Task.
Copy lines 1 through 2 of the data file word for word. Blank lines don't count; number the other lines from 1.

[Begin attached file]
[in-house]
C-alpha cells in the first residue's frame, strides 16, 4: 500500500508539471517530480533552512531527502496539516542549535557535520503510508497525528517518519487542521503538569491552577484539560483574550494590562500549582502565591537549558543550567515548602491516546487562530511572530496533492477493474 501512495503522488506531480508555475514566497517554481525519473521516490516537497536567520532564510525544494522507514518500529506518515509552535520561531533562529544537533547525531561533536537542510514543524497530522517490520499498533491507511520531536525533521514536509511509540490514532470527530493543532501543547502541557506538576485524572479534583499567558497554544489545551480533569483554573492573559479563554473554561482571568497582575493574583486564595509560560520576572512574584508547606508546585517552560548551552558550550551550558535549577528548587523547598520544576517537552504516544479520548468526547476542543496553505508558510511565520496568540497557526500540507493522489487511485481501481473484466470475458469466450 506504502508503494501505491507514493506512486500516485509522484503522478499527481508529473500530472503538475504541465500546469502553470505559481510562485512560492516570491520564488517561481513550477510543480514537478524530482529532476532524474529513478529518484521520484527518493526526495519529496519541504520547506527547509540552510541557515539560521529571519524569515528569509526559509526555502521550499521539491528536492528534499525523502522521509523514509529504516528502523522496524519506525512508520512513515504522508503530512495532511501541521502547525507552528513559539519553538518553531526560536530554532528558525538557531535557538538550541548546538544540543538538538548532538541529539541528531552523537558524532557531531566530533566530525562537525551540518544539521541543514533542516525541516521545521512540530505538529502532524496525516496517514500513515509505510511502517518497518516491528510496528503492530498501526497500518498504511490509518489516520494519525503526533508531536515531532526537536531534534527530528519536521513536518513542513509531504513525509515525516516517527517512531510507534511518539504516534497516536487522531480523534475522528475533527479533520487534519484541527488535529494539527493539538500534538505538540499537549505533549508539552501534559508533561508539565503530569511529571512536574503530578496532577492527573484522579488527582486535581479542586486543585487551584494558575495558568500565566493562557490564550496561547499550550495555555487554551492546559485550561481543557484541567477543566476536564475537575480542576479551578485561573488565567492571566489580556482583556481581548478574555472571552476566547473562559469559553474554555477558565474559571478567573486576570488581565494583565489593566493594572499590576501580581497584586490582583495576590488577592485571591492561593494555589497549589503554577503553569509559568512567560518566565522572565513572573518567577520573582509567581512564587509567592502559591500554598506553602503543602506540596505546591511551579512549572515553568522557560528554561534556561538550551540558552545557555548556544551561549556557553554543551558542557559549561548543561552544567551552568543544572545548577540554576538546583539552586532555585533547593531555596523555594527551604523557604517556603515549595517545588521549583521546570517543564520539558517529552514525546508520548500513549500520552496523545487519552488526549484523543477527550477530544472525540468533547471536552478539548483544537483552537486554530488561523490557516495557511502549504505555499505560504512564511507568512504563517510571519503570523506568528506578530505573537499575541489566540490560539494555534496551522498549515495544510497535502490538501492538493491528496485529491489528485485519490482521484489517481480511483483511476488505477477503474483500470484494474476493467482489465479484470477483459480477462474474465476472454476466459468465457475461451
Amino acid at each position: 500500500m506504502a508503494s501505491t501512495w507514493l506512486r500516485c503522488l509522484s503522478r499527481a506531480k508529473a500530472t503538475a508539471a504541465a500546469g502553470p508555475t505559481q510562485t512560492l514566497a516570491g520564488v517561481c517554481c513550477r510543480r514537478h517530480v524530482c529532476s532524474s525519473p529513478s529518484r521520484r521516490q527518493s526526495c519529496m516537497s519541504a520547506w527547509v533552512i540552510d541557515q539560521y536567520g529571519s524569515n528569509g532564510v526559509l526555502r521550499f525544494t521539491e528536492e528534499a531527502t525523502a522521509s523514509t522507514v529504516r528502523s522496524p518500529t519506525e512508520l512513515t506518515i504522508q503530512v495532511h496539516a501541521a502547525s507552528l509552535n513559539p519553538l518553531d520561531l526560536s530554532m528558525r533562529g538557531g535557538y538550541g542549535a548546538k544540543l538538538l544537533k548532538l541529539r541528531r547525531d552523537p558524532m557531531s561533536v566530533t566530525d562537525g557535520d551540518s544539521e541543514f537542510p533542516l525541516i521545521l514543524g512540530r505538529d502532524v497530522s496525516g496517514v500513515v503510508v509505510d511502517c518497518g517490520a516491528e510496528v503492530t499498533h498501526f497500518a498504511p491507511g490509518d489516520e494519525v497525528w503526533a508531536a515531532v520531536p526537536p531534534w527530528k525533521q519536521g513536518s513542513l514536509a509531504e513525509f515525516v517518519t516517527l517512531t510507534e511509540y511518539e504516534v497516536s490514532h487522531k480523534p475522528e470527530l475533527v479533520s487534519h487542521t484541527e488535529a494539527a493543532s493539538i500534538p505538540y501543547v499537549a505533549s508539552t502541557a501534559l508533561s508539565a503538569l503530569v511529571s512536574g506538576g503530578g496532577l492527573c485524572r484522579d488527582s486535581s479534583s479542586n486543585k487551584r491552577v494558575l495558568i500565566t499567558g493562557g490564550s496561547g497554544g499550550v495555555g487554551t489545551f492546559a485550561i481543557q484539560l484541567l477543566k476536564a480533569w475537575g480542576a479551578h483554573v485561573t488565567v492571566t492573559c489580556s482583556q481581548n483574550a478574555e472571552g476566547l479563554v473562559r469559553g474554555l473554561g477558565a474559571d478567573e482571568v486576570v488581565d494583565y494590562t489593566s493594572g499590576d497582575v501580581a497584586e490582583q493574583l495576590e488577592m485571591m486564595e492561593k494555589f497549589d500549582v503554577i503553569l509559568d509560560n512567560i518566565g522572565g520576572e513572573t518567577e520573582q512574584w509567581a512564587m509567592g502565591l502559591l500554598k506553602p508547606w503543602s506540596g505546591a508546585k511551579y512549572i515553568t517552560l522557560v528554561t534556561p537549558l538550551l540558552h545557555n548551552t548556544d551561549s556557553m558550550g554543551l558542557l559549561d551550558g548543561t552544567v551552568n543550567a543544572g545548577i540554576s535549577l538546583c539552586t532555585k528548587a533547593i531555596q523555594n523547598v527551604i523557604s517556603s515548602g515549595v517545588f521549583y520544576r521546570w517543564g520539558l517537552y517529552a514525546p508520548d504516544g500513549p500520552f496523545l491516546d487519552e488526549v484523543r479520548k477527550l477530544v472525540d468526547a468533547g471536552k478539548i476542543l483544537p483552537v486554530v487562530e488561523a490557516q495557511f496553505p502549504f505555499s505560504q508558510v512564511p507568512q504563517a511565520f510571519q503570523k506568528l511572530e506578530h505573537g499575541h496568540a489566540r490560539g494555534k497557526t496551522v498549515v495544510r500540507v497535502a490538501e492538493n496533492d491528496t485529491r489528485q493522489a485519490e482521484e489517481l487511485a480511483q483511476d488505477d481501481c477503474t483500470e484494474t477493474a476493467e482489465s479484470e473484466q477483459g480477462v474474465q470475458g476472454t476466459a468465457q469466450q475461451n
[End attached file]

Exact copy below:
[in-house]
C-alpha cells in the first residue's frame, strides 16, 4: 500500500508539471517530480533552512531527502496539516542549535557535520503510508497525528517518519487542521503538569491552577484539560483574550494590562500549582502565591537549558543550567515548602491516546487562530511572530496533492477493474 501512495503522488506531480508555475514566497517554481525519473521516490516537497536567520532564510525544494522507514518500529506518515509552535520561531533562529544537533547525531561533536537542510514543524497530522517490520499498533491507511520531536525533521514536509511509540490514532470527530493543532501543547502541557506538576485524572479534583499567558497554544489545551480533569483554573492573559479563554473554561482571568497582575493574583486564595509560560520576572512574584508547606508546585517552560548551552558550550551550558535549577528548587523547598520544576517537552504516544479520548468526547476542543496553505508558510511565520496568540497557526500540507493522489487511485481501481473484466470475458469466450 506504502508503494501505491507514493506512486500516485509522484503522478499527481508529473500530472503538475504541465500546469502553470505559481510562485512560492516570491520564488517561481513550477510543480514537478524530482529532476532524474529513478529518484521520484527518493526526495519529496519541504520547506527547509540552510541557515539560521529571519524569515528569509526559509526555502521550499521539491528536492528534499525523502522521509523514509529504516528502523522496524519506525512508520512513515504522508503530512495532511501541521502547525507552528513559539519553538518553531526560536530554532528558525538557531535557538538550541548546538544540543538538538548532538541529539541528531552523537558524532557531531566530533566530525562537525551540518544539521541543514533542516525541516521545521512540530505538529502532524496525516496517514500513515509505510511502517518497518516491528510496528503492530498501526497500518498504511490509518489516520494519525503526533508531536515531532526537536531534534527530528519536521513536518513542513509531504513525509515525516516517527517512531510507534511518539504516534497516536487522531480523534475522528475533527479533520487534519484541527488535529494539527493539538500534538505538540499537549505533549508539552501534559508533561508539565503530569511529571512536574503530578496532577492527573484522579488527582486535581479542586486543585487551584494558575495558568500565566493562557490564550496561547499550550495555555487554551492546559485550561481543557484541567477543566476536564475537575480542576479551578485561573488565567492571566489580556482583556481581548478574555472571552476566547473562559469559553474554555477558565474559571478567573486576570488581565494583565489593566493594572499590576501580581497584586490582583495576590488577592485571591492561593494555589497549589503554577503553569509559568512567560518566565522572565513572573518567577520573582509567581512564587509567592502559591500554598506553602503543602506540596505546591511551579512549572515553568522557560528554561534556561538550551540558552545557555548556544551561549556557553554543551558542557559549561548543561552544567551552568543544572545548577540554576538546583539552586532555585533547593531555596523555594527551604523557604517556603515549595517545588521549583521546570517543564520539558517529552514525546508520548500513549500520552496523545487519552488526549484523543477527550477530544472525540468533547471536552478539548483544537483552537486554530488561523490557516495557511502549504505555499505560504512564511507568512504563517510571519503570523506568528506578530505573537499575541489566540490560539494555534496551522498549515495544510497535502490538501492538493491528496485529491489528485485519490482521484489517481480511483483511476488505477477503474483500470484494474476493467482489465479484470477483459480477462474474465476472454476466459468465457475461451